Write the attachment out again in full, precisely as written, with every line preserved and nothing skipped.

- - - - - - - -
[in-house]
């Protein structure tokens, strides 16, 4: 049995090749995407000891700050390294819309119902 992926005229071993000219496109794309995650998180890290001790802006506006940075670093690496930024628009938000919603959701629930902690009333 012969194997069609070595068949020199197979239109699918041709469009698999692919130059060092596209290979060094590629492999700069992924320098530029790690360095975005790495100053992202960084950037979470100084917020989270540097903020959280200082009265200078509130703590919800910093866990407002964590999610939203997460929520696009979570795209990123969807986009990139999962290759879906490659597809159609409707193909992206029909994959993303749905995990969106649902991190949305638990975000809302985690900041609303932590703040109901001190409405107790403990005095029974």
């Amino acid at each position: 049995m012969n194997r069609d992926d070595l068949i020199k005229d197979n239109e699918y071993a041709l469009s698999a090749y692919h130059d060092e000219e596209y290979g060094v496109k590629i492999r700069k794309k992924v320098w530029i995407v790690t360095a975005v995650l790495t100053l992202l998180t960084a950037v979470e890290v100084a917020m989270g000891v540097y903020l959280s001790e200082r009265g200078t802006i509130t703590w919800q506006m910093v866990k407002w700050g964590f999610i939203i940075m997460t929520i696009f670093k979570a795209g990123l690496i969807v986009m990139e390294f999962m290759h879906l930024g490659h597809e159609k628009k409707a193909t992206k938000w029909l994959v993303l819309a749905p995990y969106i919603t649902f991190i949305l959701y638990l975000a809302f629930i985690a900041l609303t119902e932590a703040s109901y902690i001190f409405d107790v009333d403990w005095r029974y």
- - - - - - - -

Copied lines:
[in-house]
């Protein structure tokens, strides 16, 4: 049995090749995407000891700050390294819309119902 992926005229071993000219496109794309995650998180890290001790802006506006940075670093690496930024628009938000919603959701629930902690009333 012969194997069609070595068949020199197979239109699918041709469009698999692919130059060092596209290979060094590629492999700069992924320098530029790690360095975005790495100053992202960084950037979470100084917020989270540097903020959280200082009265200078509130703590919800910093866990407002964590999610939203997460929520696009979570795209990123969807986009990139999962290759879906490659597809159609409707193909992206029909994959993303749905995990969106649902991190949305638990975000809302985690900041609303932590703040109901001190409405107790403990005095029974």
């Amino acid at each position: 049995m012969n194997r069609d992926d070595l068949i020199k005229d197979n239109e699918y071993a041709l469009s698999a090749y692919h130059d060092e000219e596209y290979g060094v496109k590629i492999r700069k794309k992924v320098w530029i995407v790690t360095a975005v995650l790495t100053l992202l998180t960084a950037v979470e890290v100084a917020m989270g000891v540097y903020l959280s001790e200082r009265g200078t802006i509130t703590w919800q506006m910093v866990k407002w700050g964590f999610i939203i940075m997460t929520i696009f670093k979570a795209g990123l690496i969807v986009m990139e390294f999962m290759h879906l930024g490659h597809e159609k628009k409707a193909t992206k938000w029909l994959v993303l819309a749905p995990y969106i919603t649902f991190i949305l959701y638990l975000a809302f629930i985690a900041l609303t119902e932590a703040s109901y902690i001190f409405d107790v009333d403990w005095r029974y």